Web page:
Skip to main content

Principal Apologizes for ‘Trail of Tears’ Banner, Makes It a Teaching Moment

Alabama principal apologizes for 'Trail of Tears' banner and wants to use it a as a teaching moment about the Indian Removal Act of 1830.

It’s been the banner read ‘round the social media world. The 20-foot-tall “Hey Indians, Get Ready to Leave in a Trail of Tears, Round 2” banner was displayed at a McAdory High School football game last weekend and since caused outrage online.

RELATED: High School Slammed for Its Mocking and Shocking ‘Trail of Tears’ Banner

Monday, McAdory High School Principal Tod Humphries issued an apology on the school’s website and today he reached out to ICTMN. He said he wanted to ensure the public he felt remorseful about the incident and that the sign was a mistake, not malicious.

“I knew when the sign popped up that it was a mistake. The woman that oversees this was on maternity leave, but I know this is not an excuse. I don’t know what else to say other than it was wrong,” Humphries said.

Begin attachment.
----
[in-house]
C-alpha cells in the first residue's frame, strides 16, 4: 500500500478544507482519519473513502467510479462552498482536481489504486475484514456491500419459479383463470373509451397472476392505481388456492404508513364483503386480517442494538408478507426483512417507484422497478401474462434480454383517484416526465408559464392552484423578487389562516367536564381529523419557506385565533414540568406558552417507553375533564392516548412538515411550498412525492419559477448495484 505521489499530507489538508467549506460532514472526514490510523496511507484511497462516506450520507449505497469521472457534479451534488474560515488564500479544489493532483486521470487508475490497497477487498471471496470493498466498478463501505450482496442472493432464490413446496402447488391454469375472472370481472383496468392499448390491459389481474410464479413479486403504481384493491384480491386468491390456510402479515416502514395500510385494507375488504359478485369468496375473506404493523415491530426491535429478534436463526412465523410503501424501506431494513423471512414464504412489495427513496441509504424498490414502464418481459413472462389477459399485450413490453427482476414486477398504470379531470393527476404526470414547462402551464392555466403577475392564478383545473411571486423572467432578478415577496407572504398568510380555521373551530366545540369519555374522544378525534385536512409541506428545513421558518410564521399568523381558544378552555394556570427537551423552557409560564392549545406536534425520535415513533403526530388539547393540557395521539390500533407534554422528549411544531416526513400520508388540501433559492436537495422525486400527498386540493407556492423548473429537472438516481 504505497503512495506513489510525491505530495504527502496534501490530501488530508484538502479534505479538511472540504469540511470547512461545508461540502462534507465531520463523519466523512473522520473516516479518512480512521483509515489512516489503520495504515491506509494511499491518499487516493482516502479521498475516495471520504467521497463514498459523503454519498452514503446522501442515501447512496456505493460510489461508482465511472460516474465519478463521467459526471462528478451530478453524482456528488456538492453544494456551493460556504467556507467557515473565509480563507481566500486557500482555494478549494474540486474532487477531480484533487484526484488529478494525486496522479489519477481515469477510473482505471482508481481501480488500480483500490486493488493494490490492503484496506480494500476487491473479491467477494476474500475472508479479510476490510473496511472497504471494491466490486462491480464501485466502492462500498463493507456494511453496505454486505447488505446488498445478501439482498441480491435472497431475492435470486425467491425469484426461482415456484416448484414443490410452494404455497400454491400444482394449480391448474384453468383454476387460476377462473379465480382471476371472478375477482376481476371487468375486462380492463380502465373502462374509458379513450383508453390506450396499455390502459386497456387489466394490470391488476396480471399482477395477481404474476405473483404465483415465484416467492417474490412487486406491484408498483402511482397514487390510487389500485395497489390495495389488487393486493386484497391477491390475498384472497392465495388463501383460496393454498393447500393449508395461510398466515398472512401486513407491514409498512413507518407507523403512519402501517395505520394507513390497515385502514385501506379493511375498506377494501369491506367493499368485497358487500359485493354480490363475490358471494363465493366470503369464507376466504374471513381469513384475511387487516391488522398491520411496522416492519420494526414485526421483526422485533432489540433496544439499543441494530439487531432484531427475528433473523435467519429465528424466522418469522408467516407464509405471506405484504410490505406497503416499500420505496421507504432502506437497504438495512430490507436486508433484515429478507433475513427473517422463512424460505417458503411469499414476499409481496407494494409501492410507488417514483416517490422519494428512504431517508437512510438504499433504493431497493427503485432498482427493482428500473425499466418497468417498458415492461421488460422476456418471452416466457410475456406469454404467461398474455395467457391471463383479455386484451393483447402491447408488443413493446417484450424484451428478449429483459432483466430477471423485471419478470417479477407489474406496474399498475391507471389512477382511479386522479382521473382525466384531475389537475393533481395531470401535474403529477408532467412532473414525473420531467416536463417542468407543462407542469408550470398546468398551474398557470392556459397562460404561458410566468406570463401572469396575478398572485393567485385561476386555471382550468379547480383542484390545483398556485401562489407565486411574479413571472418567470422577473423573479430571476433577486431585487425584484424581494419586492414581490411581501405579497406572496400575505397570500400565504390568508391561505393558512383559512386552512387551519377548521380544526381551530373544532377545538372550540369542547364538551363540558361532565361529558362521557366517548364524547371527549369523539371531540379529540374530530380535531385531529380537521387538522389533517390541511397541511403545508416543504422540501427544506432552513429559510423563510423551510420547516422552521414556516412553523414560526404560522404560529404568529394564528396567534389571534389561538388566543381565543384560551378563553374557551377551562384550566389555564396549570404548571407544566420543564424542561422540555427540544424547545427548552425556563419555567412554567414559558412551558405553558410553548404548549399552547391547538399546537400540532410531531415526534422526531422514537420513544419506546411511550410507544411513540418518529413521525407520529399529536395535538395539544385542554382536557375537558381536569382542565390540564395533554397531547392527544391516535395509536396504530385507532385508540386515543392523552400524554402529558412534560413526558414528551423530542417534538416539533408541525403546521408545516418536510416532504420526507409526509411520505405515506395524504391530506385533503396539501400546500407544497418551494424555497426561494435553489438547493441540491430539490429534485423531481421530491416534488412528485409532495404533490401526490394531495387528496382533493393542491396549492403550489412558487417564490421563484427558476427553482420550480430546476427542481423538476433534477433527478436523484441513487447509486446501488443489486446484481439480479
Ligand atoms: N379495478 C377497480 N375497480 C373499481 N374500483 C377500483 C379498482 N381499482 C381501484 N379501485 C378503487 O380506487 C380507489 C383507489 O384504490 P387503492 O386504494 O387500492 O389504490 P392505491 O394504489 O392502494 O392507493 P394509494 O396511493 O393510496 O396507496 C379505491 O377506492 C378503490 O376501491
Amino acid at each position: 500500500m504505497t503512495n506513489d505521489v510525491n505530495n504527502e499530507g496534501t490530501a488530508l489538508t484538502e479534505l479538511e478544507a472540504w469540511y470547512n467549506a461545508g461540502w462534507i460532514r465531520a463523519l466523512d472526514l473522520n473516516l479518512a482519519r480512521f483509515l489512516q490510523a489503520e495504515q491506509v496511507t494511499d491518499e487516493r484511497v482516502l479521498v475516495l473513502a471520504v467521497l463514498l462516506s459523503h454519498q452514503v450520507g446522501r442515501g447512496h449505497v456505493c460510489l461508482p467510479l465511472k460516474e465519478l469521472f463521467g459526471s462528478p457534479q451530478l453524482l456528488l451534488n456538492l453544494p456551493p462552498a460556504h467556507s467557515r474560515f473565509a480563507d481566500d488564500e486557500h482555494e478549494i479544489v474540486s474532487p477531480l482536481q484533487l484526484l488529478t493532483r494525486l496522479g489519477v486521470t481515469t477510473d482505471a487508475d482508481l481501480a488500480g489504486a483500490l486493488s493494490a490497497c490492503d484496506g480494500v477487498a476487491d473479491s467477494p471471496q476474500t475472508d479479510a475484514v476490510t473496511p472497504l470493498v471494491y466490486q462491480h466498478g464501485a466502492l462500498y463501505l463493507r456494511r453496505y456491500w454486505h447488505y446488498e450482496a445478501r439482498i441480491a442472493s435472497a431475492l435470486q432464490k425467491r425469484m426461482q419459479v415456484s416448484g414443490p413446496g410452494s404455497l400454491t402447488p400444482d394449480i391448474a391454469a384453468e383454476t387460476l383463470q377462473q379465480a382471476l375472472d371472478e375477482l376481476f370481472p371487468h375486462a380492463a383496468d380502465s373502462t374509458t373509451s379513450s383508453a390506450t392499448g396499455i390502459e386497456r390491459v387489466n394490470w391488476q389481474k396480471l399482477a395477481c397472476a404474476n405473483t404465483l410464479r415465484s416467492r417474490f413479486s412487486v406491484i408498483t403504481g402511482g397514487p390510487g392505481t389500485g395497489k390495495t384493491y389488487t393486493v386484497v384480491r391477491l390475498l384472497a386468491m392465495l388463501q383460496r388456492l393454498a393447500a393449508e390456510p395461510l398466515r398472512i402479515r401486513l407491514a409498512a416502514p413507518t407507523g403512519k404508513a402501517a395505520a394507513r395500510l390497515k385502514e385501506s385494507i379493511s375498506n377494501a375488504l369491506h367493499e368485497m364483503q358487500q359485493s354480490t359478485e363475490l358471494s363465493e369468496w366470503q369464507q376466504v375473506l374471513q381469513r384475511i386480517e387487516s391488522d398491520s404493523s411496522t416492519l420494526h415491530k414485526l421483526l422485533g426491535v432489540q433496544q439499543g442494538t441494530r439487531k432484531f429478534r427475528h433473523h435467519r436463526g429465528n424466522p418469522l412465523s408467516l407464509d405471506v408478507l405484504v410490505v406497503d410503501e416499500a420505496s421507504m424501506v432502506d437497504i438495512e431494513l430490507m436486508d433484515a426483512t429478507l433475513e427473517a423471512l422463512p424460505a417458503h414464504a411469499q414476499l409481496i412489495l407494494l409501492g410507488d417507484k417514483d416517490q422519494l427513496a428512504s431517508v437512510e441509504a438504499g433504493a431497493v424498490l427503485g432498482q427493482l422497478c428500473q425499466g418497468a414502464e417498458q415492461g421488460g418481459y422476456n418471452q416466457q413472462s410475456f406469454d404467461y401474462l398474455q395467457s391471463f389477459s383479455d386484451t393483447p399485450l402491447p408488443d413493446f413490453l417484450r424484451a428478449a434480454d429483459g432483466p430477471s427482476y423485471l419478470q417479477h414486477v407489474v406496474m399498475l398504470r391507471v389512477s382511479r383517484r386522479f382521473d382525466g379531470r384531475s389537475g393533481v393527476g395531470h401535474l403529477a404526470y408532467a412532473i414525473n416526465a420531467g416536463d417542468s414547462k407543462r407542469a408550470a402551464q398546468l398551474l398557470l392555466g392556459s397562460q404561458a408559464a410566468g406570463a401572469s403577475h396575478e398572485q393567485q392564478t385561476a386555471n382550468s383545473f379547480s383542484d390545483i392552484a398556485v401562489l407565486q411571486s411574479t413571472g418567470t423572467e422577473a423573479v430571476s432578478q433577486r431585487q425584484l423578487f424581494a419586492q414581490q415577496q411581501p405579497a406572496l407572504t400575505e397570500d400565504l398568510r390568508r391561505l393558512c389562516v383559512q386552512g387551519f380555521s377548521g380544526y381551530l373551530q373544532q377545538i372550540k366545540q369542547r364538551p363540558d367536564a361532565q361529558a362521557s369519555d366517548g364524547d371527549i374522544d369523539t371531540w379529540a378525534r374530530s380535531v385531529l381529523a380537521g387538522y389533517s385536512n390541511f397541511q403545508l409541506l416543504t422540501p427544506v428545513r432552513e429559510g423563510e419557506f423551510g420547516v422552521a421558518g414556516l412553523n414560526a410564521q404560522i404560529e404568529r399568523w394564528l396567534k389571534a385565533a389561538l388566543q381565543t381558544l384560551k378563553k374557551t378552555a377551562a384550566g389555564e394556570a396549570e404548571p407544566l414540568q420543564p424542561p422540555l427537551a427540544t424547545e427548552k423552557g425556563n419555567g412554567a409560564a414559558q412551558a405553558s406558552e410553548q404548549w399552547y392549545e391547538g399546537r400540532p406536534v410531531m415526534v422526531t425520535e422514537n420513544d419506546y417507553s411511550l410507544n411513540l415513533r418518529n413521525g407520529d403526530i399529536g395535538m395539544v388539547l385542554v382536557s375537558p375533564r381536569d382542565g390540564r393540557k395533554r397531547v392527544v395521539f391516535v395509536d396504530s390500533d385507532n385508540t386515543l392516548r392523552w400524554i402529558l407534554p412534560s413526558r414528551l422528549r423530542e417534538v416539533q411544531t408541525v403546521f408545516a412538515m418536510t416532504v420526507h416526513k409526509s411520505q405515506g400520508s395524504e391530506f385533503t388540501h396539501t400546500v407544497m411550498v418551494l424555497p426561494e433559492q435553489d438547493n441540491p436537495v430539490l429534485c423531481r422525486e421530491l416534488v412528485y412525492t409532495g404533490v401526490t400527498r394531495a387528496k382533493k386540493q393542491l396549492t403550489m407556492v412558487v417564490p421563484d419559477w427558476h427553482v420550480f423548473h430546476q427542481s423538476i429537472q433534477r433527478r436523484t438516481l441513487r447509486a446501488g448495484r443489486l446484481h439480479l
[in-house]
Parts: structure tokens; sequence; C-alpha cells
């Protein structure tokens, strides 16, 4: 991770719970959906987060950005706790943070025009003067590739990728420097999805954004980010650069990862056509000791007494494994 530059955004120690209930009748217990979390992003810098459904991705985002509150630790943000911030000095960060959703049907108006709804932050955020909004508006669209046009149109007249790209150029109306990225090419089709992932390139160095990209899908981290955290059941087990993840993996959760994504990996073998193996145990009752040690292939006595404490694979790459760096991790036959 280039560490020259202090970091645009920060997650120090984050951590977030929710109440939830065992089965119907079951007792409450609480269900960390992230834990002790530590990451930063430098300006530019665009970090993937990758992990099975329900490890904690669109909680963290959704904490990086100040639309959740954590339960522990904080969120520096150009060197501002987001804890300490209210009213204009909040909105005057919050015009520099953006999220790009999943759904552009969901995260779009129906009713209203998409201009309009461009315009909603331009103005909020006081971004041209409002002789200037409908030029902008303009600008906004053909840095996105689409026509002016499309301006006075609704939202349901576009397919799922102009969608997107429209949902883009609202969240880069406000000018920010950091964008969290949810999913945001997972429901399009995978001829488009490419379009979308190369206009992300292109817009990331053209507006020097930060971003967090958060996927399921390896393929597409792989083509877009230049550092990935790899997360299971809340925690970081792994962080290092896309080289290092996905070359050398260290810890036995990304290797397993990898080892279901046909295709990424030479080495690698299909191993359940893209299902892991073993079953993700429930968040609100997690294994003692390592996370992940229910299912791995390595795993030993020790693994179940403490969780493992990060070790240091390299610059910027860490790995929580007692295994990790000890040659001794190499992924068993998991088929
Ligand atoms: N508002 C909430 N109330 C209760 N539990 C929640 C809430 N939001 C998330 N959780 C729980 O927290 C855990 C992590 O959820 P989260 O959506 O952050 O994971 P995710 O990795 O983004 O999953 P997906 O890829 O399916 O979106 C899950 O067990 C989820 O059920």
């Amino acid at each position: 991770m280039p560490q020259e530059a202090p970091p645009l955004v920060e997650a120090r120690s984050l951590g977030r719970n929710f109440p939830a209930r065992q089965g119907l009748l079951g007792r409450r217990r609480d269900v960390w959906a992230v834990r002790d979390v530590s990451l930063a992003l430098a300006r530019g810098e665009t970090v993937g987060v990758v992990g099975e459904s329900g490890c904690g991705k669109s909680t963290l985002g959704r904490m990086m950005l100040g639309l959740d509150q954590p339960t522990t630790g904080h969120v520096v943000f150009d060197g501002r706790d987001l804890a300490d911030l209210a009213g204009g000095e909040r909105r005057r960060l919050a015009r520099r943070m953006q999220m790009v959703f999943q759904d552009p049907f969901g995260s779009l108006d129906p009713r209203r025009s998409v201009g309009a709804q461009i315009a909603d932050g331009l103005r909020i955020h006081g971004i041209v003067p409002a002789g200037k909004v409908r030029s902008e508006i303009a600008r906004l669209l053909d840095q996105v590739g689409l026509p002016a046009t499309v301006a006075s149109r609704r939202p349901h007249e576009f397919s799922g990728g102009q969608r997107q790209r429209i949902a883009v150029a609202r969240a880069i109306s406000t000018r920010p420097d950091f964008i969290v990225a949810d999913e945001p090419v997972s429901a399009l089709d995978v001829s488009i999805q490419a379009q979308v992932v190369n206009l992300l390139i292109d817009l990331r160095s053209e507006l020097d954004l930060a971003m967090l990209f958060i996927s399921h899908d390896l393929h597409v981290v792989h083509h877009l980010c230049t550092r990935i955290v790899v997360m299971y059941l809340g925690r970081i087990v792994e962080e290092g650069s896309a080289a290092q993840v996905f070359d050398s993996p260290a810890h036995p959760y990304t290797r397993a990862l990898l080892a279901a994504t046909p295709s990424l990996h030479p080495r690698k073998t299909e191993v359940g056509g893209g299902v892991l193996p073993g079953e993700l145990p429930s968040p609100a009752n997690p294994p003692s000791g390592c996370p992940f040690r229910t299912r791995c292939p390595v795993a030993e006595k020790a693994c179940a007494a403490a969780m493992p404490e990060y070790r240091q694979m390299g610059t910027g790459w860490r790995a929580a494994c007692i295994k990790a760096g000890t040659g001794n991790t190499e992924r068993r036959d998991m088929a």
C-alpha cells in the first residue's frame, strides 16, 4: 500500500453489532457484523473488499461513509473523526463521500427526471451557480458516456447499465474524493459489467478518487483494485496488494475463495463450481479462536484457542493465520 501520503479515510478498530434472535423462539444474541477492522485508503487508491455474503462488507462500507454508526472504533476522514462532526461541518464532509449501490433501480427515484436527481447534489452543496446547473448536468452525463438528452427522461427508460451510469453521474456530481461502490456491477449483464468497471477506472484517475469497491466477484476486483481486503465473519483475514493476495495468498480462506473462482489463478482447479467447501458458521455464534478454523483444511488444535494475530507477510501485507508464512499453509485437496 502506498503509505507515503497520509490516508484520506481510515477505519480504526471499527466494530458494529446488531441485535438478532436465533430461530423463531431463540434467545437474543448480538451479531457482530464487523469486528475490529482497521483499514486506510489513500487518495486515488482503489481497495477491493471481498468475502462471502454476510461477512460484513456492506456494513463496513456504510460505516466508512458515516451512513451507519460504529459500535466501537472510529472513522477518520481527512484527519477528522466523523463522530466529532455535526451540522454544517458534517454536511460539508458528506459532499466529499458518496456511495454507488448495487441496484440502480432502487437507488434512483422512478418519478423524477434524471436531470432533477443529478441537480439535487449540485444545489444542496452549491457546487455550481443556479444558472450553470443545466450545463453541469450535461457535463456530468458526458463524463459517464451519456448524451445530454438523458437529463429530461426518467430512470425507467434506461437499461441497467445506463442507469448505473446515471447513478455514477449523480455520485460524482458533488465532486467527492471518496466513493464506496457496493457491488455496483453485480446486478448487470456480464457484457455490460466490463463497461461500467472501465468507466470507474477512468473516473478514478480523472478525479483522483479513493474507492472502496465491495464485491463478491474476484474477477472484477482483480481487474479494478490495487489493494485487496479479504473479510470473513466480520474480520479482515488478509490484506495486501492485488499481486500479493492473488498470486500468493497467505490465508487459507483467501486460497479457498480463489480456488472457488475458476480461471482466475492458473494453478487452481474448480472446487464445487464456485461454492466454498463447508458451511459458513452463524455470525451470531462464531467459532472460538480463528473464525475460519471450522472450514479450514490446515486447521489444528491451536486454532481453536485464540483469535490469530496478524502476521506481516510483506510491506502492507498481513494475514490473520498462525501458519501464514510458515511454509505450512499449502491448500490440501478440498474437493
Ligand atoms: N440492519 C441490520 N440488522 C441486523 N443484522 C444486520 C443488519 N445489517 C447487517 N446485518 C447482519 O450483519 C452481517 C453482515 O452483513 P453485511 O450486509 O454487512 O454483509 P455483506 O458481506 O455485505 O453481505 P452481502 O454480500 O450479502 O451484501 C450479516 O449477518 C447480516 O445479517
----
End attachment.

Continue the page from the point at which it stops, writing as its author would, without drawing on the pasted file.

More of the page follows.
“That is not what we are. The adults in the audience and in the stands understood immediately when the sign went up that it was wrong. I know this perception is not out there right now, but it is not who we are.”

Humphries expressed concern that his school would be seen as a stereotypical Alabama “redneck” school that did not care about the history of Indians. Humphries says nothing could be further from the truth and that the school is extremely diverse.

“We are a very diverse school, with 40 percent African-American, 15 percent Hispanic, rich and poor and everybody gets along. We are probably the most diverse school in our district. Our school is also very family oriented,” Humphries said.

“Most people in the South are part Native American. If you asked our classes who has Native American ancestry, about half the class will raise their hands. The Creeks were here—the Cherokee and the Scots-Irish came in here and intermarried. Most of us here have Native American blood, however ignorance can still slip in about the history of us,” said Humphries.

Humphries also said the moment, though difficult, was an opportunity for teaching.

“We are going to take buses and travel Friday to Gadsden, Alabama to visit the Native American man who has a Indian Removal Act Museum,” Humphries said. “We will be taking the cheerleaders and the student government.”